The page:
Puslapio vaizdai

2. They say that in his prime', Ere the pruning-knife of Time Cut him down',

Not a better man was found
By the crier on his round
Through the town'.

3. But now he walks the streets, And he looks at all he meets So forlorn';

And he shakes his feeble head,
That it seems as if he said',
"They are gone."

4. The mossy marbles rest
On the lips that he has press'd
In their bloom';

And the names he loved to hear
Have been carved for many a year
On the tomb'.

5. My grandmamma has said-
Poor old lady'! she is dead
Long ago-

That he had a Roman nose',
And his cheek was like a rose
In the snow'.

8. And now his nose is thin',
And it rests upon his chin
Like a staff';

And a crook is in his back',
And a melancholy crack
In his laugh'.

7. I know it is a sin

For me to sit and grin
At him here',

But the old three-corner'd hat,
And the breeches-and all that'.
Are so' queer'!*

8. And if I should live to be

The last leaf upon the tree
In the spring'-

Let them smile as I do now'
At the old forsaken bough'
Where I cling'.


a More solemnity and deeper feeling are expressed by the inflections as here given— the rising on "so," and the falling on "queer," than would be if these inflections were transposed. Now the meaning is simply the exclamatory expression, with some depth of feeling, "How queer they are'!" The inflections transposed would express the more trivial meaning, "They are so queer' that I can not help laughing`."



1. THE food of plants consists of air and water, and of the various substances dissolved in or mixed with them. By their leaves and roots* plants absorb water, which is composed of the two gases oxygen and hydrogen. By the little breathing holes in their leaves they take in carbonic acid, and perhaps some nitrogen also, although the chief source of the latter is the soil. By the varied union of the constituent1 gases of air and water nearly all the parts of the plant are formed, the solids as well as the liquids.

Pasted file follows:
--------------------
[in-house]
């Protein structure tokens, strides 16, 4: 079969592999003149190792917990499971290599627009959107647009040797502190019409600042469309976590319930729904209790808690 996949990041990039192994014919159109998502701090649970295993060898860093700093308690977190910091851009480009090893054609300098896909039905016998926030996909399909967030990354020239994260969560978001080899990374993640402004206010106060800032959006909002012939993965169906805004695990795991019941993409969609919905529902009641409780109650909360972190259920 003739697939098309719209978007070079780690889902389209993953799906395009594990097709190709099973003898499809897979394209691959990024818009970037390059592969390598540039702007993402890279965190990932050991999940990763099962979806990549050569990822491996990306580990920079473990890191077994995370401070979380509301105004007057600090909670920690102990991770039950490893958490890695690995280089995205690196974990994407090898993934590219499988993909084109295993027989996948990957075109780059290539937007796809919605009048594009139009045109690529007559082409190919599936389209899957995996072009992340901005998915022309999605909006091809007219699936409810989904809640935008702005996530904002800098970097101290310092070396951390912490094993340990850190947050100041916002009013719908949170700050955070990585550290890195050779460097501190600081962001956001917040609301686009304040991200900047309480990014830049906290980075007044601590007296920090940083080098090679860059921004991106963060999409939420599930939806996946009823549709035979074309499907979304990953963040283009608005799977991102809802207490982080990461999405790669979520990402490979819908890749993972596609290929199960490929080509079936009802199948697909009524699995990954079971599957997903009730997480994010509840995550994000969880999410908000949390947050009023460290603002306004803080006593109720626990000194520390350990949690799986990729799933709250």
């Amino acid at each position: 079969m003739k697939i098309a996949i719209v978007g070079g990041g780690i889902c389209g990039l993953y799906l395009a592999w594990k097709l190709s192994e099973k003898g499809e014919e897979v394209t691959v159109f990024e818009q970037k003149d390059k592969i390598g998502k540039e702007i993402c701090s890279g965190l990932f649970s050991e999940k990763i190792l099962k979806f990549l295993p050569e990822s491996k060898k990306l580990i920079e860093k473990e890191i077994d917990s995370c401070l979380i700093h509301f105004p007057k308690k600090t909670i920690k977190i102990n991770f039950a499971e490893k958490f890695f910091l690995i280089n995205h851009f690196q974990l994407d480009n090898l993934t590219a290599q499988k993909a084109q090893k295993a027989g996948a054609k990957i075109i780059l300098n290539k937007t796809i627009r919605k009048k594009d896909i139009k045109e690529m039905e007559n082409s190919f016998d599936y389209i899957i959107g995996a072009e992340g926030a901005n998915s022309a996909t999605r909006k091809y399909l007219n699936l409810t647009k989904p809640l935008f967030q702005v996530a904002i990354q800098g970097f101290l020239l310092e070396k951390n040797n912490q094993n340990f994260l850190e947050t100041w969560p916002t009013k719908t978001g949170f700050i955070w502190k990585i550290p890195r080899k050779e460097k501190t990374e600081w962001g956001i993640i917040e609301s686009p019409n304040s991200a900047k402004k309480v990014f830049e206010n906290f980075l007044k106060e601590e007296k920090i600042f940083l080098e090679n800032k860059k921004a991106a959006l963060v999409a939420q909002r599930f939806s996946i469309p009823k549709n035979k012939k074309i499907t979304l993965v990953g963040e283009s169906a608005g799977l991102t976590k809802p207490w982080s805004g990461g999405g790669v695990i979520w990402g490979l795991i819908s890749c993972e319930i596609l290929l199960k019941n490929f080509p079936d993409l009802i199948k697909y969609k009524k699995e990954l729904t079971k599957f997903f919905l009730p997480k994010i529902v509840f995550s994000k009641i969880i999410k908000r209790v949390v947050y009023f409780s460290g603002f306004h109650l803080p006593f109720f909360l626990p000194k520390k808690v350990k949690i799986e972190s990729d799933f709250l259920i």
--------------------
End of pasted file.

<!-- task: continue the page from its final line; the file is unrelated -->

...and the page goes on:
2. The elements, carbon, hydrogen, and oxygen, are used by the plant, in various proportions, to form woody tissue,2 sugar, starch, resin, oils, and acids. Nitrogen, another gas, is also required in small quantities for many vegetable products, especially those used in medicines, and it is found in the most nutritious3 articles of food. But, besides the above, which are called organic1 elements, some mineral, earthy, and other ingredients, called inorganic elements, are also used as food, or for some other purpose, by different plants, although in small quantities.†


3. In view of these mineral and earthy matters which most

*The new and very small fibrous roots called spongioles, and not the large and old roots, are what absorb moisture or food from the earth. Hence the importance, in transplanting shrubs and trees, of preserving with care these little rootlets.

Such as potassium, silicon, calcium, phosphorus, iron, sodium, sulphur, iodine, and chlorine. Even copper is taken in by the roots of some plants. It is said to form eight parts in a million in coffee, and about four and a half parts in a million in wheat.